Brexit Party MEPs turn their backs while 'European anthem' played at parliament's opening session

Brexit Party MEPs staged their own protest on the opening day of the European Parliament in Strasbourg - turning their backs during a rendition of the European Anthem.

Leader Nigel Farage and newly-elected candidates including Annunziata Rees-Mogg made the protest as the anthem, based on Beethoven’s Ode to Joy, was played as representatives gathered for the parliament’s first session since May's European elections.

Several people shared pictures of the protest, including Mr Farage who wrote on Twitter: "The Brexit Party has already made its presence felt."

Mr Farage performed the same protest at the start of the session in 2014, along with the Ukip MEPs he led at the time.

Paul Nuttall, the party's then deputy leader, said it was intended to send a message that they did not "recognise or respect the EU flag or anthem".

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The move comes a day after Brexit Party MEP David Bull sparked ridicule on Twitter after posting a video complaining about having to travel to Europe as part of his new job.

Mr Bull, who won a North West seat in the recent European elections, filmed himself on the platform at Ipswich station moaning about his eight-hour commute from Ipswich to the European Parliament in Strasbourg.

Other people in the parliament also refused to stand at all as the EU's anthem, which is played on official occasions, was performed by a jazz ensemble.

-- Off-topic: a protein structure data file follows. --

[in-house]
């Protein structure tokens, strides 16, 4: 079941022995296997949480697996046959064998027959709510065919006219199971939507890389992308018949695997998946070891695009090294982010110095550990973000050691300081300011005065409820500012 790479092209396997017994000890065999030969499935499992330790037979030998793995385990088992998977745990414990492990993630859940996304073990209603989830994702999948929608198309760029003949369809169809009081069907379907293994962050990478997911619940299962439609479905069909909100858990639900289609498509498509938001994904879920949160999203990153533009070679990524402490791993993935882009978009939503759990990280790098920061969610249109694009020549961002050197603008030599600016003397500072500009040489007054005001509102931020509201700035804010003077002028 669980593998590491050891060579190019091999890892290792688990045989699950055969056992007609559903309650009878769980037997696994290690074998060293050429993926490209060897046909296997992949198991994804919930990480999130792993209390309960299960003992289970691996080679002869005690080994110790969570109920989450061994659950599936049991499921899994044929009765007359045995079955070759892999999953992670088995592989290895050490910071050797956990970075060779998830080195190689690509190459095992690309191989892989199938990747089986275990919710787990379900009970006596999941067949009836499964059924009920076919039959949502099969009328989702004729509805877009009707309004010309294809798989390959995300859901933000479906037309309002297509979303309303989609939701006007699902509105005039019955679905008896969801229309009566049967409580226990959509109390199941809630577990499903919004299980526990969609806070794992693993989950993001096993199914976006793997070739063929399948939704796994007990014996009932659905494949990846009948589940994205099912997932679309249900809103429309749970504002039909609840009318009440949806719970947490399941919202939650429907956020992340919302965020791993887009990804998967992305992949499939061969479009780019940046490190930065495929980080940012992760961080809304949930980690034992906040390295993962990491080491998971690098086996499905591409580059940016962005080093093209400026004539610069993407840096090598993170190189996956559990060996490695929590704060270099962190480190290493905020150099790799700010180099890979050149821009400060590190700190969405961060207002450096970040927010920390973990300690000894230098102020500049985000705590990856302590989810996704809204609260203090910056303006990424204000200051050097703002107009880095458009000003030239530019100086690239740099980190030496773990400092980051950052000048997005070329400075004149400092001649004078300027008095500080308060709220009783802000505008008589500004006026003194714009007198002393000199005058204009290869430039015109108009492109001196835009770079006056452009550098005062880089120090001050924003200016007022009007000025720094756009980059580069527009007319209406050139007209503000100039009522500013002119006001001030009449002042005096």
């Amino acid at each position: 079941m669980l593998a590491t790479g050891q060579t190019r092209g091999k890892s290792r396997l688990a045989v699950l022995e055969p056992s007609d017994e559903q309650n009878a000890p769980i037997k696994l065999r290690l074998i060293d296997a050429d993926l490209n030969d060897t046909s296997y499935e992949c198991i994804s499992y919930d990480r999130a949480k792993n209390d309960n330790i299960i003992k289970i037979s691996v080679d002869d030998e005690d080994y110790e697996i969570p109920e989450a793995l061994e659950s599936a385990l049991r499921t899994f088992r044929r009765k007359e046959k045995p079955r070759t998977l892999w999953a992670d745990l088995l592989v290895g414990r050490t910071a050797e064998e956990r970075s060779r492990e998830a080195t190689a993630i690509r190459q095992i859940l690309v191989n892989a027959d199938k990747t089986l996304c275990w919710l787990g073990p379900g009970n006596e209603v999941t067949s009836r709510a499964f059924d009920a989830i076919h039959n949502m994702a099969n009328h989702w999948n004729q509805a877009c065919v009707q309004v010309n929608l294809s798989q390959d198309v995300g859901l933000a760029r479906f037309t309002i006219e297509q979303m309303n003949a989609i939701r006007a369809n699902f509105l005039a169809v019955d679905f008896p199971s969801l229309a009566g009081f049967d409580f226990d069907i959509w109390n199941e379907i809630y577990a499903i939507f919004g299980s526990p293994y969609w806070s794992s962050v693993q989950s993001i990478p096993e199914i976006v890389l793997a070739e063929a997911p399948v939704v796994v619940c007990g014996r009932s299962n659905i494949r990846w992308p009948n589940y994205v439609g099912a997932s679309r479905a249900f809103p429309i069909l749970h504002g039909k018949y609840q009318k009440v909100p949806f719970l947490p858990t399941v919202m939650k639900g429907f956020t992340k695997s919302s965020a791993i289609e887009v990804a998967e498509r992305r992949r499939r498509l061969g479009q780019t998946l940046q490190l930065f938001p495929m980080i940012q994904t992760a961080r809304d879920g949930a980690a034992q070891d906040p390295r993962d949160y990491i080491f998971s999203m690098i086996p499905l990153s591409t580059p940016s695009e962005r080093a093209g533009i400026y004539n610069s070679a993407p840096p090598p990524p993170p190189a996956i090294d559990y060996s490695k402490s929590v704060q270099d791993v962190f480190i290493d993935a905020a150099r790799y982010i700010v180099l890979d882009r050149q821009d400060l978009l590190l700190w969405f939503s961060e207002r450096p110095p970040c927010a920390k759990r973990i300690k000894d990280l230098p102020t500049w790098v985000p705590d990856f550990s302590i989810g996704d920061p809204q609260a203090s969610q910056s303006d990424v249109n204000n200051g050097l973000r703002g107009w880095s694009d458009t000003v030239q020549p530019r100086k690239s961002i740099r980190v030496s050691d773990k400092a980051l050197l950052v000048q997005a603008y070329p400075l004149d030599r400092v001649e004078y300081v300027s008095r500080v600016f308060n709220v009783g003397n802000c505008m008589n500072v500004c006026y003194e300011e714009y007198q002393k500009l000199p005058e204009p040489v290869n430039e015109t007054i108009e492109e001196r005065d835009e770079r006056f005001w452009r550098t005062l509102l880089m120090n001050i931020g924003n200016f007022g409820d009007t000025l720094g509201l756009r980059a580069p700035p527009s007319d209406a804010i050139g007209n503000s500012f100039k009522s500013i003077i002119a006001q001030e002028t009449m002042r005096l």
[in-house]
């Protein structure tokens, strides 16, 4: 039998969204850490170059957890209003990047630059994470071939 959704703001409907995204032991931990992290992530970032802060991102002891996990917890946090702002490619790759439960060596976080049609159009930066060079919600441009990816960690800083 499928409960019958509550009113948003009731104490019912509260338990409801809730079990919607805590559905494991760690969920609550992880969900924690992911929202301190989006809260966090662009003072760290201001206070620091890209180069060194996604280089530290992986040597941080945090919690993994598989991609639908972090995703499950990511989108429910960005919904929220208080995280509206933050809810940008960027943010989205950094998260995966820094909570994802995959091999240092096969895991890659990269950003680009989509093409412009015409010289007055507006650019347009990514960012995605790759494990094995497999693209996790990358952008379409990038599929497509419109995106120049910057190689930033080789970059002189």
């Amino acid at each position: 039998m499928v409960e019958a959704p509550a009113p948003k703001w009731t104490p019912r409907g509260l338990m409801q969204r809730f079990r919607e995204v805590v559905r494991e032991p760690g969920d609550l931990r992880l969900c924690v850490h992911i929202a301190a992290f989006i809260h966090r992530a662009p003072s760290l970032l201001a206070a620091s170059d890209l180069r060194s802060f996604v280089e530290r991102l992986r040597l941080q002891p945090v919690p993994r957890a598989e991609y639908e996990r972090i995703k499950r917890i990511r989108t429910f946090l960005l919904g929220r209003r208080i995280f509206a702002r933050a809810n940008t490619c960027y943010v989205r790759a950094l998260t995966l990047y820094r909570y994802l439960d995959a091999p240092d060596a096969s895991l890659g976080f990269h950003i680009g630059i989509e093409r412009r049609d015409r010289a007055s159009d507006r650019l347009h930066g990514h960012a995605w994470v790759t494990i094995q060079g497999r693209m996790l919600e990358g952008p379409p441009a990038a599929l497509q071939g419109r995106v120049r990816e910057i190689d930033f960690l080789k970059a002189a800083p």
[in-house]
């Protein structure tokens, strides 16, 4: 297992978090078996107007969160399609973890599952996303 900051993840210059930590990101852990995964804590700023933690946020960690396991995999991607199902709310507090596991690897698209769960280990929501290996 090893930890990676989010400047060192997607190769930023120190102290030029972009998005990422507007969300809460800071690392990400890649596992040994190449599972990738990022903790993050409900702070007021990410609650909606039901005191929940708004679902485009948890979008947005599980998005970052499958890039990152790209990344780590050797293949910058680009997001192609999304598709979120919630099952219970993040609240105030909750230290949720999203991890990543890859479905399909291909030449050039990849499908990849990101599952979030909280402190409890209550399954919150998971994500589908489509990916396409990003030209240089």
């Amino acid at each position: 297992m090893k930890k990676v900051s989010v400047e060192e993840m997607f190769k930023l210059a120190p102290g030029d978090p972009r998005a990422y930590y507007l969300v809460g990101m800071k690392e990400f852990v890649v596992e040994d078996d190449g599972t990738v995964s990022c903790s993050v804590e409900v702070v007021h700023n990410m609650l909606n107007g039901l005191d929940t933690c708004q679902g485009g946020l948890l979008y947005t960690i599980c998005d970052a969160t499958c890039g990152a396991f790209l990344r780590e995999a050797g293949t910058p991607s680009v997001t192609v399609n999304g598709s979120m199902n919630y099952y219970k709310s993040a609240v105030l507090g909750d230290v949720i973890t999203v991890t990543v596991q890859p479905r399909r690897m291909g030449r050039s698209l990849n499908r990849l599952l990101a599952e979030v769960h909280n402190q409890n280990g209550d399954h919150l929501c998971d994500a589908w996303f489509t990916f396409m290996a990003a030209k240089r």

Liberal Democrat MEPs also staged their own protest, taking their seats wearing yellow "bollocks to Brexit" T-shirts.

But the Brexit Party’s stance fell under fire from critics who dismissed the move as petty.

Labour MP David Lammy tweeted: "Brexit Party MEPs turning their backs on Europe, as they do their best to isolate the UK from the world. This is petty, small minded little England at its worst. These plonkers do a proud and open nation a disservice. Shame on them."

Conservative MP Nicholas Soames tweeted: "Truly pathetic oafish childish behaviour by Brexit and Liberal MEPs #growup", while Labour MEP Richard branded the move “pathetic”.

Tuesday marked the opening of the new five-year session of the European Parliament, though the length of the UK's involvement remains in doubt.

UK MEPs may sit in the parliament until the country formally leaves the EU.

The UK is due to leave the EU on October 31 but that could be extended if a deal can’t be reached by then.

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